Hugh Howey

I'm the author of WOOL, a top 5 science fiction book on Amazon. I also wrote the Molly Fyde saga, a tale of a teenager from the 25th century who is repeatedly told that girls can't do certain things -- and then does them anyway.A theme in my books is the celebration of overcoming odds and of not allowing the cruelty of the universe to change who you are in the process. Most of them are classified as science fiction, since they often take place in the future, but if you love great stories and memorable characters, you'll dig what you find here. I promise.


Shikhar Singhhas quoted8 months ago
‘IT,’ she said. ‘Eye. Tee. They’re the ones. They know. It’s a secret that only they know.’
Shikhar Singhhas quoted8 months ago
inviting hole oddly positioned across from forbidding prison bars.
The illusion, however, convinced only from a distance. Leaning closer, Holston could see a handful of dead pixels on the massive display. They stood stark white against all the brown and grey hues. Shining with ferocious intensity, each pixel (Allison had called them ‘stuck’ pixels) was like a square window to some brighter place, a hole the width of a human hair that seemed to beckon towards some better reality. There were dozens of them, now that he looked closer. Holston wondered if anyone in the silo knew how to fix them, or if they had the tools required for such a delicate job. Were they dead for ever, like Allison? Would all of the pixels be dead eventually? Holston imagined a day when half of the pixels were stark white, and then generations later when only a few grey and brown ones remained, then a mere dozen, the world having flipped to a new state, the people of the silo thinking the outside world was on fire, the only true pixels now mistaken for malfunctioning ones.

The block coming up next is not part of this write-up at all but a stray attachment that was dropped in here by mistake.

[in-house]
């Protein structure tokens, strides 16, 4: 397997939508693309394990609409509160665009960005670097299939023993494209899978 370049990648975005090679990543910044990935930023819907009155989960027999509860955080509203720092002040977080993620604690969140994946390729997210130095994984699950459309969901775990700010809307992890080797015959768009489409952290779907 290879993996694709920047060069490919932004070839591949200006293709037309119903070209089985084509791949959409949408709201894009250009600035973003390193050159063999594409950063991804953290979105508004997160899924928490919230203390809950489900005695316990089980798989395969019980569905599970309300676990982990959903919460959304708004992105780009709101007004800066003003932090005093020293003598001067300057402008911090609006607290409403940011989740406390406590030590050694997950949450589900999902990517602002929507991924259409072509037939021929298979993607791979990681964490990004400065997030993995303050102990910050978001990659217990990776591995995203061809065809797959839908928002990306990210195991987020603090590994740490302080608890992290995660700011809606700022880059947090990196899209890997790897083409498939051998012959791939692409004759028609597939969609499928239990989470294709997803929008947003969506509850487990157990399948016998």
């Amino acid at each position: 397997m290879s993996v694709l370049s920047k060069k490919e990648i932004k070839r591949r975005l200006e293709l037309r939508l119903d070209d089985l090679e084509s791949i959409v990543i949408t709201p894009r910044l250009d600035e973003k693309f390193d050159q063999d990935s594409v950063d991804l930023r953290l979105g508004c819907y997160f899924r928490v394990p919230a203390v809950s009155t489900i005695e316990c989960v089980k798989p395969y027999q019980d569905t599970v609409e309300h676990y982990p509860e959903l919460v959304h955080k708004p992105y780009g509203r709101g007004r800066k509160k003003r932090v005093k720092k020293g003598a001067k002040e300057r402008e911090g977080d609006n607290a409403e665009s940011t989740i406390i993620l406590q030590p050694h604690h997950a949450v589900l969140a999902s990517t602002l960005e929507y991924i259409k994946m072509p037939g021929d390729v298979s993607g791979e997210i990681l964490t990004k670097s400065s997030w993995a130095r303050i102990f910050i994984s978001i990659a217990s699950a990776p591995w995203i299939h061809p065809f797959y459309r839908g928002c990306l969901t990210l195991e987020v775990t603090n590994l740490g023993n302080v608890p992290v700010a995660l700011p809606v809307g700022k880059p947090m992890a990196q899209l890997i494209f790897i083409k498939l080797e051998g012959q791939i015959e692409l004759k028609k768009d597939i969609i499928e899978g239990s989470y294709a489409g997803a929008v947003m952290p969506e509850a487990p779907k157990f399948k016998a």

Or was that what Holston and his people were doing even now?
Shikhar Singhhas quoted8 months ago
They sat quietly for a while, Jahns resting back on the pillows, Marnes staring off into space. She was surprised to find how calming and natural it was, just being in a room, alone, with him. The talk wasn’t necessary. They could just be. No badge, no office. Two people.
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